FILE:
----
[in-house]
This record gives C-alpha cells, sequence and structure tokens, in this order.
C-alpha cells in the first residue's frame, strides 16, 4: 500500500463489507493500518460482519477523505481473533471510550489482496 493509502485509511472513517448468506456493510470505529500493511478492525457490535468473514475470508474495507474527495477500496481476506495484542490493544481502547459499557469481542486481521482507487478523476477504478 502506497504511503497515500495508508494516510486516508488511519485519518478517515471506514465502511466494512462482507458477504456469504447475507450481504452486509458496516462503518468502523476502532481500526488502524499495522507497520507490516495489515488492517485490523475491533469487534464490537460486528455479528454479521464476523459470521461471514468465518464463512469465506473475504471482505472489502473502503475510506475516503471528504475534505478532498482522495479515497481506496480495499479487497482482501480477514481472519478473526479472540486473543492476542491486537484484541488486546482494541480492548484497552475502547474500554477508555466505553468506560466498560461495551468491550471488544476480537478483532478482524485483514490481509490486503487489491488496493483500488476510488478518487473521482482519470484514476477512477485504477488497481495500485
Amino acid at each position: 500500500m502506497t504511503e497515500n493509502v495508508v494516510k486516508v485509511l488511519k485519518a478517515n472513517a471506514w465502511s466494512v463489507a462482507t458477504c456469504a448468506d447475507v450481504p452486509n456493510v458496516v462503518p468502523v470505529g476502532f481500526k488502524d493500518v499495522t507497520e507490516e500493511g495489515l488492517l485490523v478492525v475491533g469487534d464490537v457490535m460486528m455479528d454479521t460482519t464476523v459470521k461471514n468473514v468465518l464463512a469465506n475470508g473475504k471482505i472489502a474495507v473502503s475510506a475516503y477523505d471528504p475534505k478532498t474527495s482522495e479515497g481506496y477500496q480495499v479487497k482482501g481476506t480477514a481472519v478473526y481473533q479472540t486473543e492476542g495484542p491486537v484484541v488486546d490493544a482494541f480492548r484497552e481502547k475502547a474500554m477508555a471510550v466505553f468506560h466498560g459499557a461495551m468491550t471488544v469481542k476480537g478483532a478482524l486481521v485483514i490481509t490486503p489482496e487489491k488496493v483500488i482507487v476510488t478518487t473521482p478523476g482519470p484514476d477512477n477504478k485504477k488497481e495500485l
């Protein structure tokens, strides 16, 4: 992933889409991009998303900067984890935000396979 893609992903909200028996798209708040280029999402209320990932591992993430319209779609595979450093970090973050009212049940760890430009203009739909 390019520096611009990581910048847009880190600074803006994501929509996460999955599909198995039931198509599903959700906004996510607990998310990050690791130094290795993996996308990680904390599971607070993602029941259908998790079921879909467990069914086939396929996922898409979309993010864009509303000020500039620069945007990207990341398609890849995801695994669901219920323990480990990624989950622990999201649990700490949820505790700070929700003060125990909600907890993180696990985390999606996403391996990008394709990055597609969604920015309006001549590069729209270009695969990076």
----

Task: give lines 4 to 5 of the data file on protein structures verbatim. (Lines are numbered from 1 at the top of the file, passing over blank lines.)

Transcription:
Amino acid at each position: 500500500m502506497t504511503e497515500n493509502v495508508v494516510k486516508v485509511l488511519k485519518a478517515n472513517a471506514w465502511s466494512v463489507a462482507t458477504c456469504a448468506d447475507v450481504p452486509n456493510v458496516v462503518p468502523v470505529g476502532f481500526k488502524d493500518v499495522t507497520e507490516e500493511g495489515l488492517l485490523v478492525v475491533g469487534d464490537v457490535m460486528m455479528d454479521t460482519t464476523v459470521k461471514n468473514v468465518l464463512a469465506n475470508g473475504k471482505i472489502a474495507v473502503s475510506a475516503y477523505d471528504p475534505k478532498t474527495s482522495e479515497g481506496y477500496q480495499v479487497k482482501g481476506t480477514a481472519v478473526y481473533q479472540t486473543e492476542g495484542p491486537v484484541v488486546d490493544a482494541f480492548r484497552e481502547k475502547a474500554m477508555a471510550v466505553f468506560h466498560g459499557a461495551m468491550t471488544v469481542k476480537g478483532a478482524l486481521v485483514i490481509t490486503p489482496e487489491k488496493v483500488i482507487v476510488t478518487t473521482p478523476g482519470p484514476d477512477n477504478k485504477k488497481e495500485l
């Protein structure tokens, strides 16, 4: 992933889409991009998303900067984890935000396979 893609992903909200028996798209708040280029999402209320990932591992993430319209779609595979450093970090973050009212049940760890430009203009739909 390019520096611009990581910048847009880190600074803006994501929509996460999955599909198995039931198509599903959700906004996510607990998310990050690791130094290795993996996308990680904390599971607070993602029941259908998790079921879909467990069914086939396929996922898409979309993010864009509303000020500039620069945007990207990341398609890849995801695994669901219920323990480990990624989950622990999201649990700490949820505790700070929700003060125990909600907890993180696990985390999606996403391996990008394709990055597609969604920015309006001549590069729209270009695969990076």